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Mike Herbold

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Feb 13, 2001
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The Titanic Commutator Volume 12, Number 4, 1988 had the following cutout ballot in the Supplement section:

The CALIFORNIAN controversy continues and Mr. Kalman Tanito of Finland believes we ought to take a poll of the members to get the overall view on this subject.
We are now giving YOU, the member, a chance to decide once and for all....

Do You Think the British Board of Trade and the United States Senate should be petitioned to re-open the 1912 CALIFORNIAN inquiry to clear the name of Captain Stanley Lord?

Yes___________________ No_________________

Please complete the the enclosed ballot and mail to T.H.S. headquarters before April 15th 1989 and we will publish the results in the summer (Volume 13, #2) 1989 edition of the TITANIC COMMUTATOR.

# # # # #

I looked through all the 1989 and 1990 Commutators (unfortunately I don't have the supplements for these issues) and could never find the results of that poll. Does anybody have that information?
 

George Behe

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Hi, Mike!

I suspect that not enough THS members took the time to respond to the poll to make it worthwhile to publish the results. However, the instant nature of email means that a similar poll here on ET might be an interesting idea. (If such a poll is taken, though, it might be wise for each member to submit his/her name along with his/her own ballot in order to sidestep the possibility of 50 anonymous ballots being cast by a single member.)

Mike, do you (or any other ET members) feel like initiating a new thread devoted to this subject and overseeing the results?

Take care, my friend.

All my best,

George
 
Dec 7, 2000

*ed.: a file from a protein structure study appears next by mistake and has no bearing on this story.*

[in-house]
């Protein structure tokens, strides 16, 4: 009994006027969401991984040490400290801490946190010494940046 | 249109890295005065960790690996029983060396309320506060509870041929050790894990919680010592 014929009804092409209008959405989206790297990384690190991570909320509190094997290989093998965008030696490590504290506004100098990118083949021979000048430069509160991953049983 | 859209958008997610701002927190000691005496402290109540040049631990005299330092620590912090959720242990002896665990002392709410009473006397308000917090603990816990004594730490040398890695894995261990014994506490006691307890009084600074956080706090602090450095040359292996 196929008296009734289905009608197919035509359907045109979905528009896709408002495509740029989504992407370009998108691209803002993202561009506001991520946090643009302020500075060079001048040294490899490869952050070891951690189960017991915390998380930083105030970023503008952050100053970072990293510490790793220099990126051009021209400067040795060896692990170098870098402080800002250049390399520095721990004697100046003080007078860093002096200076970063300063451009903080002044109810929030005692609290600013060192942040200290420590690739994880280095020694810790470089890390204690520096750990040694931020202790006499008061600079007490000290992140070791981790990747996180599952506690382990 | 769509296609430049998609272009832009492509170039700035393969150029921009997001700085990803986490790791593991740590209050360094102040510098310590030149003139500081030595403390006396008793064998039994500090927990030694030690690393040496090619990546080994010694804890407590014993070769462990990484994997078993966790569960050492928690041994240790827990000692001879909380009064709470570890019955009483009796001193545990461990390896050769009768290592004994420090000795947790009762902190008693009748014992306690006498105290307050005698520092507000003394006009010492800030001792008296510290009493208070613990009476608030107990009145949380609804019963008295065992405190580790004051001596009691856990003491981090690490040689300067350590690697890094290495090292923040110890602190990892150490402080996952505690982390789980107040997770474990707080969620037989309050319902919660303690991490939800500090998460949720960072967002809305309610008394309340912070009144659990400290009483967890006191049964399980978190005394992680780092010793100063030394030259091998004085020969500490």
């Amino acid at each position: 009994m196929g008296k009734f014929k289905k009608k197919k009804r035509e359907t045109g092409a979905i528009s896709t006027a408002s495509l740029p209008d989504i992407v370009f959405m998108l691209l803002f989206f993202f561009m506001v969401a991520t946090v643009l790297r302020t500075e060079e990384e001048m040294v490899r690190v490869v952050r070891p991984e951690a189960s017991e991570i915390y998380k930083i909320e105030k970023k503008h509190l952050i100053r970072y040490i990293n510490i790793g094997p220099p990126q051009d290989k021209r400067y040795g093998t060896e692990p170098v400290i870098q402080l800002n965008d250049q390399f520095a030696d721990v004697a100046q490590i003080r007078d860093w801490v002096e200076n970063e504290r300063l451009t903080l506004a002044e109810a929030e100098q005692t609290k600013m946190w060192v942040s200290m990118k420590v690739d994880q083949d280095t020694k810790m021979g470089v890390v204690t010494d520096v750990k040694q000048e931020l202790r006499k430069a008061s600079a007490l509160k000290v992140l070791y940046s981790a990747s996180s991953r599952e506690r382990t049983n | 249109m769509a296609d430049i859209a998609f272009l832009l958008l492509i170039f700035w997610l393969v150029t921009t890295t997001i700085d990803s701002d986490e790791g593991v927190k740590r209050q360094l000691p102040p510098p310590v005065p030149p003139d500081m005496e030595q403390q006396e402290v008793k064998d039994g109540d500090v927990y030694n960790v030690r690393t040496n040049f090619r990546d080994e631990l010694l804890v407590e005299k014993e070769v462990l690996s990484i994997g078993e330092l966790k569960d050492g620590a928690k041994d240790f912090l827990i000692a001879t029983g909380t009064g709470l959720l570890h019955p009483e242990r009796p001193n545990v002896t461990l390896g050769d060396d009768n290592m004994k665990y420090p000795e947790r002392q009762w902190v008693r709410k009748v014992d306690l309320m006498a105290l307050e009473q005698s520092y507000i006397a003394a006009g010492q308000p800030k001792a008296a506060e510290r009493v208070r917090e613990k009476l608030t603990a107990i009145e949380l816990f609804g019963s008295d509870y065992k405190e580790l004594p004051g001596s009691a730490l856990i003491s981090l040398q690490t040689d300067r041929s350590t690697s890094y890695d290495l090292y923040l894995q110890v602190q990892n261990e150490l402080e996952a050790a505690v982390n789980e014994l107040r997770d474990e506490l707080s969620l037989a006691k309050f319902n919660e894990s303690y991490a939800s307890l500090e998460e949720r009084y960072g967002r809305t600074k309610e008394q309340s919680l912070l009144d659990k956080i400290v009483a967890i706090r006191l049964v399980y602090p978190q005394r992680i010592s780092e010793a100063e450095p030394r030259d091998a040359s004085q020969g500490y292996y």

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I've never heard of the MAIB report. What is it? Also, if we are to take this poll, I fear that another discussion will start. We already have quite a few Californian discussions, and if this poll is to take place, I think it would be best if it were simply a yes or no answer.
 
Jan 21, 2001
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Daniel:

The MAIB report was the 1992 re-appraisal, conducted by the Marine Accident Investigation Board in England. I believe you can purchase a copy from Amazon.com.

If you do set up a poll, you will want to make sure, as George pointed out, that neither side can stuff the ballot box with anonymous votes. Some years ago, one of the Titanic email lists conducted a similar poll, but it was a closed list and to vote, you had to have an email address that the list-server would recognize. The results of that poll came down something like 90% in agreement with the 1912 findings, a few points who weren't certain, and a few who disagreed with the original inquiries. I don't remember how many actually participated in the poll, but I believe it was somewhere just under 100 responses, out of something like 400 members.

Maybe someone else on this site remembers that poll, too?

Dave Billnitzer
 
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Gavin Murphy

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Geoff,

Surely you know who Stanley Lord was. He's Walter Lord's brother!

Gavin
 

Tracy Smith

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No, he's Walter's Daddy!
proud.gif
 
Sep 20, 2000
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Geoff: There appears to be massive historical confusion about this chap! Online searches for "Lord, Stanley" yield a bewildering array of potential answers. Here's just one example:

Lord Stanley [of Alderley] (1827-1903): diplomat, traveller, writer, land-owner, and `orientalist`. Spoke `most` European languages as well as Arabic, Turkish, Persian and Chinese. Converted to Islam and was buried in the grounds of his estate by the Imam of the Turkish Embassy in London.

Of course that one would be a bit old (and presumably too deceased) for the captaincy of the SS Californian. But I suppose it's possible; it would explain the lack of response. }:^)

Of course that's just the tip of the iceberg!